Although rapid, MTV-style editing may be the mode most commonly associated with contemporary video, a significant number of notable video artists are exploring more deliberate and slowly paced approaches to the medium. Trance: New Work in Video, an exhibition on view from October 6, 1998 through January 10, 1999, will feature seven works made by artists during the 1990s. The videos in Trance have been edited using techniques such as slow motion and repetition to produce powerful and hypnotic effects. Projected directly onto a large screen, each video will be shown for a period of two weeks. Trance will be on view in the Video Gallery 179 on the first floor.
Featured artists include Pipilotti Rist, a Swiss artist whose video Pamela (1997) is a mesmerizing take on a day in the life of a flight attendant; Canadian Rodney Graham, whom we watch sleep in the back of a van as it drives through the city streets of Vancouver in Halcion Sleep (1994); New Yorker Seoungho Cho, a native of South Korea whose work, Identical Time (1997), presents images of a blighted subway journey to reflect upon urban isolation and dislocation; Philadelphia's Peter Rose, who explores subterranean rituals that celebrate the solstices and equinoxes of the sun in Understory (1997); Helen Mirra, a resident of Chicago, excerpts Jean Vigo's 1934 film L'Atalante in Third (1998), a spellbinding video in which time seems suspended; British artist Abigail Lane whose work Never Never Mind lyrically blends sound and image to capture a few pigeons in a seemingly "neurotic" moment; and American Bill Viola, who created The Passing (1991) as a personal response to birth and death in the family.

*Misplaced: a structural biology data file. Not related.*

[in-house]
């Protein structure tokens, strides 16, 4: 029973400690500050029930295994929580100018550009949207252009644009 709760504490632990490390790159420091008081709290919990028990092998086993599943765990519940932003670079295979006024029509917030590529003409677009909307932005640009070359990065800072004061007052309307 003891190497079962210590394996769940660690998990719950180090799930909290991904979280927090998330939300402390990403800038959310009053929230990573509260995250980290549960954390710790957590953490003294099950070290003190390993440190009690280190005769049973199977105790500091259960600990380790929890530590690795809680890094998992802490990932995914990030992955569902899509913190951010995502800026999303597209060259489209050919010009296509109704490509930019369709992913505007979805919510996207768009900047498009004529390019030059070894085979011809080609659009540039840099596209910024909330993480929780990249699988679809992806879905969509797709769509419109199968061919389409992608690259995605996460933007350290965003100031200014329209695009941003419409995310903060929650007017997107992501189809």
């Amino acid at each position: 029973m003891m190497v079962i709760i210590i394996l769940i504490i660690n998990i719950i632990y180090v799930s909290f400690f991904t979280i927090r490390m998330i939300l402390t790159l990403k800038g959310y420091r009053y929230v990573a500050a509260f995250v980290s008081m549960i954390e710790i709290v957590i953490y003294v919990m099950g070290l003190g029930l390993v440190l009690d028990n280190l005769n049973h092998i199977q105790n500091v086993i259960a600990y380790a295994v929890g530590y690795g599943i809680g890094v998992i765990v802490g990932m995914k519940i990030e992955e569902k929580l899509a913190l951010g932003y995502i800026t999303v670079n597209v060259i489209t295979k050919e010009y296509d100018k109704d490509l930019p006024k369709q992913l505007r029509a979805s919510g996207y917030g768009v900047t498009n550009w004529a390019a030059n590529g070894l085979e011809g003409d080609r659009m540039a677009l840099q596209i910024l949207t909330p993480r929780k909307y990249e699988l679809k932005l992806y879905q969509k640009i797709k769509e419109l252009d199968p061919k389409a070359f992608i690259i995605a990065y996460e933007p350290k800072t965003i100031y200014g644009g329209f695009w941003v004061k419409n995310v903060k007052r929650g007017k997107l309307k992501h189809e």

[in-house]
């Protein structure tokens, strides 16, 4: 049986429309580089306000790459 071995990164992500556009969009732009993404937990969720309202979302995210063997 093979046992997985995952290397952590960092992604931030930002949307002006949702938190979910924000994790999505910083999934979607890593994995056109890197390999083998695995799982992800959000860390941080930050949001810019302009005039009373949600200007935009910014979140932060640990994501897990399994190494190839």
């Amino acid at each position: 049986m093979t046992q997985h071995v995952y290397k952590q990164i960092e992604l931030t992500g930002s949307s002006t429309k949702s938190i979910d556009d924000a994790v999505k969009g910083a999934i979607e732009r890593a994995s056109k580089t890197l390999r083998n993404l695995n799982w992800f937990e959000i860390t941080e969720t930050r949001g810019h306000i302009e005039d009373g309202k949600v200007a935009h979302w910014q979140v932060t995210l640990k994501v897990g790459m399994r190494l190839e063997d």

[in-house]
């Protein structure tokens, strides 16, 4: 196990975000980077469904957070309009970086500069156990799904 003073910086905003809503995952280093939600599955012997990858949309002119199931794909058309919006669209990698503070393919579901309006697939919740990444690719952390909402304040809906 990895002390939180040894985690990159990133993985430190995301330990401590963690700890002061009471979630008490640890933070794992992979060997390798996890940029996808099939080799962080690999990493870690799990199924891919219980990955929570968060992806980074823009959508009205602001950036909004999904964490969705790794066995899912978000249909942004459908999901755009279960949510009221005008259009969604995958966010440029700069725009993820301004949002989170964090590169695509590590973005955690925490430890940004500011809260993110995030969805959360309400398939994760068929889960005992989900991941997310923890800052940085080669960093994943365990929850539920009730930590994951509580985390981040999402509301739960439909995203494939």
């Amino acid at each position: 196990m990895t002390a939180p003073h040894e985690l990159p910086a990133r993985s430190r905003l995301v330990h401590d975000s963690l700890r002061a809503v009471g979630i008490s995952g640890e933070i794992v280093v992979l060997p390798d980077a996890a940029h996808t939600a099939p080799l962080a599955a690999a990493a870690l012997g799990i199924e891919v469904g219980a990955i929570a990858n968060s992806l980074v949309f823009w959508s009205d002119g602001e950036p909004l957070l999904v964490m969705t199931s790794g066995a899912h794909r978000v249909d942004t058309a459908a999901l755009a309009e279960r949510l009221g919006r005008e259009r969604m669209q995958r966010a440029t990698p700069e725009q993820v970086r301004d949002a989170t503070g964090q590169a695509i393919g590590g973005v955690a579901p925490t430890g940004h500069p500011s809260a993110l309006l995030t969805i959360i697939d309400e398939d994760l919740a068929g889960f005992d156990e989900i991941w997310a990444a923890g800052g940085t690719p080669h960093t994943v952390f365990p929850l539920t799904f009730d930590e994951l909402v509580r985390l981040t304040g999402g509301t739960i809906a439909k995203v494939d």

Trance has been organized by Kathleen Forde of the Department of 20th-Century Art. For additional information about Trance, and to view stills images from the featured works, visit the Museum's website at www.philamuseum.org/exhibits/Jan99b.html.